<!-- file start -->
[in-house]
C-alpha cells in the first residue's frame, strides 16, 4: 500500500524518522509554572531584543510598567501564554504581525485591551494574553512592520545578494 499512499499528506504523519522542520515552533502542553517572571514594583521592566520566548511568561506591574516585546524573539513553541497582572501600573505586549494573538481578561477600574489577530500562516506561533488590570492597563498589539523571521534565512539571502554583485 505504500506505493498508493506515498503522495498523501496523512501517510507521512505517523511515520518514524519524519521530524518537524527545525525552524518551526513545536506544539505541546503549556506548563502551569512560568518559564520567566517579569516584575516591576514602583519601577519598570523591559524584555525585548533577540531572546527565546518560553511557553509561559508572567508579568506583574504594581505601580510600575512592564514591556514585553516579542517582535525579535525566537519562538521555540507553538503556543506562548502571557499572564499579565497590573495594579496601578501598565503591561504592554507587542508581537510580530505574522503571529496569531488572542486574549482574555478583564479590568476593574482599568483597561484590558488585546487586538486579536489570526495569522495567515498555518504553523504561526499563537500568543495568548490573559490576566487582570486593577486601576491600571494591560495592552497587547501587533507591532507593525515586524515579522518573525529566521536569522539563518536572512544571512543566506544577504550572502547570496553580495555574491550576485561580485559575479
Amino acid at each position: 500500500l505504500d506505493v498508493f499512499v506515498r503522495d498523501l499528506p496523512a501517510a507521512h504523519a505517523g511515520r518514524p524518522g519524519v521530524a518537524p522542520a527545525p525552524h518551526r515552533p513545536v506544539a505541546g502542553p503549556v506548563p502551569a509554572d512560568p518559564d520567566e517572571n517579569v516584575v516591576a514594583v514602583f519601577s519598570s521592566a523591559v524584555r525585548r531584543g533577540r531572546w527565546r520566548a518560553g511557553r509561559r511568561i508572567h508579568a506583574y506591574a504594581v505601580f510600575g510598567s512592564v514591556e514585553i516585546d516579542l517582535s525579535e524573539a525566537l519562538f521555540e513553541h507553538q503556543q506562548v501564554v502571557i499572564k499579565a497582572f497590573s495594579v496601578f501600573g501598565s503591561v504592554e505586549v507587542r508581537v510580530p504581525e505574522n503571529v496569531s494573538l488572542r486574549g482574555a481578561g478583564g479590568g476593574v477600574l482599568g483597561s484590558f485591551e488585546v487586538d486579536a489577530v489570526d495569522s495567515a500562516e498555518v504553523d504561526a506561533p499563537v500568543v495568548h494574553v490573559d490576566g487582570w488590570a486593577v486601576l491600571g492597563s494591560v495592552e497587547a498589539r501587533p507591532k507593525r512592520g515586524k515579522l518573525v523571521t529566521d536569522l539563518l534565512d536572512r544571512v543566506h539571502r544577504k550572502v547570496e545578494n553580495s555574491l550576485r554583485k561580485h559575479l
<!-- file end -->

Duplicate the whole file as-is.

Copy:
[in-house]
C-alpha cells in the first residue's frame, strides 16, 4: 500500500524518522509554572531584543510598567501564554504581525485591551494574553512592520545578494 499512499499528506504523519522542520515552533502542553517572571514594583521592566520566548511568561506591574516585546524573539513553541497582572501600573505586549494573538481578561477600574489577530500562516506561533488590570492597563498589539523571521534565512539571502554583485 505504500506505493498508493506515498503522495498523501496523512501517510507521512505517523511515520518514524519524519521530524518537524527545525525552524518551526513545536506544539505541546503549556506548563502551569512560568518559564520567566517579569516584575516591576514602583519601577519598570523591559524584555525585548533577540531572546527565546518560553511557553509561559508572567508579568506583574504594581505601580510600575512592564514591556514585553516579542517582535525579535525566537519562538521555540507553538503556543506562548502571557499572564499579565497590573495594579496601578501598565503591561504592554507587542508581537510580530505574522503571529496569531488572542486574549482574555478583564479590568476593574482599568483597561484590558488585546487586538486579536489570526495569522495567515498555518504553523504561526499563537500568543495568548490573559490576566487582570486593577486601576491600571494591560495592552497587547501587533507591532507593525515586524515579522518573525529566521536569522539563518536572512544571512543566506544577504550572502547570496553580495555574491550576485561580485559575479
Amino acid at each position: 500500500l505504500d506505493v498508493f499512499v506515498r503522495d498523501l499528506p496523512a501517510a507521512h504523519a505517523g511515520r518514524p524518522g519524519v521530524a518537524p522542520a527545525p525552524h518551526r515552533p513545536v506544539a505541546g502542553p503549556v506548563p502551569a509554572d512560568p518559564d520567566e517572571n517579569v516584575v516591576a514594583v514602583f519601577s519598570s521592566a523591559v524584555r525585548r531584543g533577540r531572546w527565546r520566548a518560553g511557553r509561559r511568561i508572567h508579568a506583574y506591574a504594581v505601580f510600575g510598567s512592564v514591556e514585553i516585546d516579542l517582535s525579535e524573539a525566537l519562538f521555540e513553541h507553538q503556543q506562548v501564554v502571557i499572564k499579565a497582572f497590573s495594579v496601578f501600573g501598565s503591561v504592554e505586549v507587542r508581537v510580530p504581525e505574522n503571529v496569531s494573538l488572542r486574549g482574555a481578561g478583564g479590568g476593574v477600574l482599568g483597561s484590558f485591551e488585546v487586538d486579536a489577530v489570526d495569522s495567515a500562516e498555518v504553523d504561526a506561533p499563537v500568543v495568548h494574553v490573559d490576566g487582570w488590570a486593577v486601576l491600571g492597563s494591560v495592552e497587547a498589539r501587533p507591532k507593525r512592520g515586524k515579522l518573525v523571521t529566521d536569522l539563518l534565512d536572512r544571512v543566506h539571502r544577504k550572502v547570496e545578494n553580495s555574491l550576485r554583485k561580485h559575479l